Do you know what your home is worth? Perhaps you have a vague idea, based on current market reports and the fact that your neighbour’s place sold for 10% over asking, just last month. But, put on the spot, most of us have no idea how much our homes are really worth. That’s why we need advice. For many that means calling a realtor. But real estate agents are a bit like family doctors: They are both the first line of inquiry when it comes to your health, or home, whatever the case may be. But, if you really have a concern, or you’re truly serious about buying or selling, you need to seek out a specialist for expert advice. In real estate, that means hiring a mortgage broker for your finances, an inspector for the home’s structural integrity and an accredited appraiser for an accurate market evaluation.
For somewhere between $350 and $500, an appraiser will evaluate your property using an internationally recognized, 25-point inspection that examines the current market, the local neighbourhood and your individual house. That the process is standardized is one reason lenders are required to use independent appraisal reports when evaluating many mortgage applications. Yet, the vast majority of buyers and sellers don’t bother to seek out this expert advice.
“Truth is, we’re a well-kept secret,” says Keith Lancastle, CEO of the Appraisal Institute of Canada (AIC). “By investing a few hundred dollars, a homeowner can determine an accurate, unbiased market price of their home, at that given point in time.” Does that mean every homeowner should pay for a report? No. But here are three specific situations where it makes sense.
You’re relying on the equity in your home
If you’re one of the 36% of Canadians who say they’ll use their homes to help fund their golden years, then spending $500 to get an accurate assessment of your net worth is a smart investment. Even though most advisors will value your home by using the historical average annual appreciation rate of 2%, this doesn’t take into consideration factors that can add or detract from your home’s value. “An appraisal is a way to find out how much your home is really worth, so you can make educated decisions about your financial future,” says Lancastle.
You’re considering a home reno
This one’s for the HGTV set. In order to develop a comprehensive picture of your home, your neighbourhood and the marketplace, an appraiser will talk to real estate professionals, building inspectors and renovators, as well as analyze current listings and sales data, explains Natalie Roy Patenaude, an accredited appraiser with AIC. All this goes into your report, along with an assessment of how much return you might expect on your proposed renovations. This helps you accurately assess how much you’ll get back on that $60,000 kitchen you plan to install, says Patenaude.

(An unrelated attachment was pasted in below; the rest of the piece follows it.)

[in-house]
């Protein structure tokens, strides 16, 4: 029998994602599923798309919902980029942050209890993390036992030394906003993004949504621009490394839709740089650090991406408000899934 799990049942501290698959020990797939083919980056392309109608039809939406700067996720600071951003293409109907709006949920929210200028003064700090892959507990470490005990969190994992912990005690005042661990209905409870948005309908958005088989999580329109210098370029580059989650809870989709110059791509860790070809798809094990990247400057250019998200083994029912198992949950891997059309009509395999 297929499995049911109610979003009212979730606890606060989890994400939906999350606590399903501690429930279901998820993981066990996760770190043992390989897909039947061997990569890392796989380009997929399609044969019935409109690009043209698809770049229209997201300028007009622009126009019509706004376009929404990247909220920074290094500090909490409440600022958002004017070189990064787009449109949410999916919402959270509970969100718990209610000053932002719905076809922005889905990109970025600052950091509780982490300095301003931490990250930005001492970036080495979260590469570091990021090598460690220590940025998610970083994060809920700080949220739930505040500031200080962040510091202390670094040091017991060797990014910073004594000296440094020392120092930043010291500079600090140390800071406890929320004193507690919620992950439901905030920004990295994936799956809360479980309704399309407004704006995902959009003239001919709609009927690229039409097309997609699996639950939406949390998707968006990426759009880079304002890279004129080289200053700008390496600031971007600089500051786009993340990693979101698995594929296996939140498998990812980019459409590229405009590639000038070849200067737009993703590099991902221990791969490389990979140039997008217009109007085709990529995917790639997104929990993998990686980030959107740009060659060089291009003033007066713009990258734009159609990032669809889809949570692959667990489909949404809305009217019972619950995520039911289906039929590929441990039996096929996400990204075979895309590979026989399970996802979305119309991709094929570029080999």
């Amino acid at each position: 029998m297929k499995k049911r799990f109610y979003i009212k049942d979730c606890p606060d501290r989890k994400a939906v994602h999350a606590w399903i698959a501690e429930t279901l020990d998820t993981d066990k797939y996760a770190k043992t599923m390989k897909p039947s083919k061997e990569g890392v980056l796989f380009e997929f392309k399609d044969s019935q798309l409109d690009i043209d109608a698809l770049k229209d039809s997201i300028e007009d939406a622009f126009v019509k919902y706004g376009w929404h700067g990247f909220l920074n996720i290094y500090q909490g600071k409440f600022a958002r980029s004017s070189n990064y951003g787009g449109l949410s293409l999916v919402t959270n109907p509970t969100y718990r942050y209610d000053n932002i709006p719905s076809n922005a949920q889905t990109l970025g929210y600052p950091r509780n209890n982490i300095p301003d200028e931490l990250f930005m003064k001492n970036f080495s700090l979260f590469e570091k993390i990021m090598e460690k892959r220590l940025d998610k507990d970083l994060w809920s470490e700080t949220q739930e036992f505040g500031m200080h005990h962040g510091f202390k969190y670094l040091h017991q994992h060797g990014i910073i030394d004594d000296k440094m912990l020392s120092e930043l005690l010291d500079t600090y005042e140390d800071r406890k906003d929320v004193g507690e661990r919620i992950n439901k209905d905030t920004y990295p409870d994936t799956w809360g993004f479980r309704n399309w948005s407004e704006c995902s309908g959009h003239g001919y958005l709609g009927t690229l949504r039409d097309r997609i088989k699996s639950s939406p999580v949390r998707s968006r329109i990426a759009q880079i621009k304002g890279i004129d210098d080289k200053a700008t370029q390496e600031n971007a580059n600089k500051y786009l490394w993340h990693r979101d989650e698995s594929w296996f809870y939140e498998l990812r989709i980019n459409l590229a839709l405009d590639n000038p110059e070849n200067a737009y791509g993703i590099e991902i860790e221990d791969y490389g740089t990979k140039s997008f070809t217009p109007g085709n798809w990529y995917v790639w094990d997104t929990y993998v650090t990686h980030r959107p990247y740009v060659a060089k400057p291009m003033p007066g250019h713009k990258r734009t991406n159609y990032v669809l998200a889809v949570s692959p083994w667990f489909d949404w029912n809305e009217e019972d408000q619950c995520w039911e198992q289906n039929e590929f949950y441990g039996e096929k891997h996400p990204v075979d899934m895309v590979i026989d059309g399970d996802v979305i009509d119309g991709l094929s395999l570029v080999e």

You’re living in an overheated market
Finally, if you’re contemplating selling a home in an overheated market, it pays to have your own market evaluation. Without this report, you run the risk of watching a sure thing go belly up.
Say, for instance, you underpriced your home at $799,000. On offer day, you get seven bids and the price quickly climbs to $1,150,000, which you gladly accept. But banks often send out an appraiser before finalizing mortgages on high-priced homes. If the value were to come back at $850,000, that’s how much the bank will agree to loan the buyer. And, if they can’t find the extra cash, the sale could fall through. Had you invested in your own appraisal report, it might have prompted you to ask more precise questions, such as how much the buyers are putting down and where it’s coming from. (It’s fine for your realtor to ask these questions.) Finding out one buyer is stretched while another has a tonne of equity could make the difference between a dead offer and a firm deal.
Just don’t take an appraisal to the bank
While there are benefits to an appraisal, you can’t assume that the market value offered in the report is the maximum price you’ll get on the sale of your home. It’s not. Appraisals are notorious for undervaluing property, although Lancastle would argue that’s not the case: “We are the sober second thought when it comes to the price of a home.” Buyers are led by emotions, not logic and certainly not market sustainability. He insists appraisers offer an accurate value for your home, even if you might get more in the open market.
That said, not everyone needs an appraisal report to value their home. Personally, I have my own network of specialists. And my husband is a renovation contractor, while I’m a licensed realtor. But if you don’t have access to market expertise, spending a few hundred dollars for an unbiased assessment of what your largest asset is really worth just might be a small price to pay for some peace of mind.
Ask Home Owner columnist Romana King your real estate question »